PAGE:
The road worked really well - just as good as Adobe's version in fact.

The panorama wasn't as good as Adobe's though - mainly because it missed the ground!

But anyway - amazing stuff. This takes the shine off Adobe's announcement somewhat!

The GIMP developers should shout about this plugin more - I'd certainly never heard of it, and it's very impressive indeed.

@najobskalf: I'd imagine the creator of the Resynthesizer YouTube vid simply grabbed the images from Adobe's demo vid, as I did.

28-Mar-10 05:15
Pretty good results. I did find that it needs a bit of tinkering with the selection to get the desired effect, but in combination with the stamp tool and healing brush gets you there faster and in certain situations it's a one stop fix!

We need some coding wizard to step in and take the plug-in further. As I understand it from the Resynthesizer website, it is not being actively developed. Perhaps someone could improve it. Having said that, well done to Dr Paul Harrison for developing this for his PhD Thesis!
28-Mar-10 09:39
Content-Aware plugins for Adobe Photoshop are clearly the future of photography - not to mention graphics in general.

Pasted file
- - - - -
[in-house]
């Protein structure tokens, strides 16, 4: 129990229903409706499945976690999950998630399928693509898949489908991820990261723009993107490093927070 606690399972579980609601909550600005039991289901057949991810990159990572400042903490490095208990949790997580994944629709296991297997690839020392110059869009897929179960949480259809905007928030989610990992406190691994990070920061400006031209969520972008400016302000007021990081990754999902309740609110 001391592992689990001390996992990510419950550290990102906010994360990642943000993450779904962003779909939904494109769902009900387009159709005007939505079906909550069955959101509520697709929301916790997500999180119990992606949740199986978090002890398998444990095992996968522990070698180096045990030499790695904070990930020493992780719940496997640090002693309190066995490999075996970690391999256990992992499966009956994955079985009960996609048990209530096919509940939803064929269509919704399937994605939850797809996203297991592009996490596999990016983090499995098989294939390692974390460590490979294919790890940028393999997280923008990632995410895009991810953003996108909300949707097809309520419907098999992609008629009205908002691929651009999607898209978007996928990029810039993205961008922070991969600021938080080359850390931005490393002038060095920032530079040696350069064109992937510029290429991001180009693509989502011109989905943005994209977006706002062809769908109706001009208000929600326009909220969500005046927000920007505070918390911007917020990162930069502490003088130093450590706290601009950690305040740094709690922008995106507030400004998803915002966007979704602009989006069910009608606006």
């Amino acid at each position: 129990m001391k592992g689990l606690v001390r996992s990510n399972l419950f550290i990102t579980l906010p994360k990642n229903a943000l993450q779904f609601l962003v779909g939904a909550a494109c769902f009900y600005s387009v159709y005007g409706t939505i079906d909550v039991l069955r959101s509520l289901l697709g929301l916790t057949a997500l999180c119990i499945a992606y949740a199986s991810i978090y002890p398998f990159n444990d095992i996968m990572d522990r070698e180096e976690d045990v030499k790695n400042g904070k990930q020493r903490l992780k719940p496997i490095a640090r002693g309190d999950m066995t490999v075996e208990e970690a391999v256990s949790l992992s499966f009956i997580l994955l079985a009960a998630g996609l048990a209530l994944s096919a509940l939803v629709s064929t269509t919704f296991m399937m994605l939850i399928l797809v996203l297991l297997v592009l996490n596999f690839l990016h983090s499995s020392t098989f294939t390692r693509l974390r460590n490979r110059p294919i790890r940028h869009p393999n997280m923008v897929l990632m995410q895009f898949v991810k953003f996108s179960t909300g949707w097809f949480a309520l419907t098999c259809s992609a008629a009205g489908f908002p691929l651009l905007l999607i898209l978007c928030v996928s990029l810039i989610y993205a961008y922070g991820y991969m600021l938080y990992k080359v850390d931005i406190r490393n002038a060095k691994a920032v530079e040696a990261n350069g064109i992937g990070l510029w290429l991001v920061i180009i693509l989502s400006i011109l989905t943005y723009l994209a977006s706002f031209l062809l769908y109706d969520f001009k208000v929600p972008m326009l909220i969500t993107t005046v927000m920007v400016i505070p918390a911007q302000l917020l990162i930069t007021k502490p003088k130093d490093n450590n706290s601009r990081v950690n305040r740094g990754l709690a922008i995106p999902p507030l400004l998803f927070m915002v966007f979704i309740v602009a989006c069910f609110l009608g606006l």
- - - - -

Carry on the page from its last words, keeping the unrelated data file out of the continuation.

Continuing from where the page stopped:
The possibilities are limitless. It would seem that the Adobe version is more advanced in development and more powerful
than the Gimp version. Just look at the following mindblowing demos:

The second one is most impressive. How can I have ever doubted that this is the real thing!
29-Mar-10 18:04
@thetaphoto: Yes, clever chap. I wonder if he patented it?!

@najobskalf: Ha ha, that second one is brilliant!
21-Apr-10 19:12
I've got a copy of Photoshop CS5 and to answer your question whether it removes those vases from the image you posted, yes. I only did a quick remove, but it worked really well.

See for yourself:
22-Apr-10 05:23
@DigitalSea That's pretty good. The left column's a bit shot though! Still, with some tidying that'd work...

24-Apr-10 23:19
@DigitalSea: Impressive stuff - thanks for posting that. I love how it's managed to fill in the space on the right by repeating the rectangles from below it. With a bit of tidying up you'd never know the urns had been there!
26-Apr-10 22:44
No problem guys. I was honestly surprised how well it worked given the complexities of the image itself. With a little time and polish on it, you could get it close to perfect.

You'd have to use the spot healing brush set to a really small brush size and set to content aware to properly remove elements like that from images.

Post a response

Want to add a comment, or ask a question about this article? Post a response.

To post responses you need to be a member. Not a member yet? Signing up is free, easy and only takes a minute. Sign up now.

Top of Page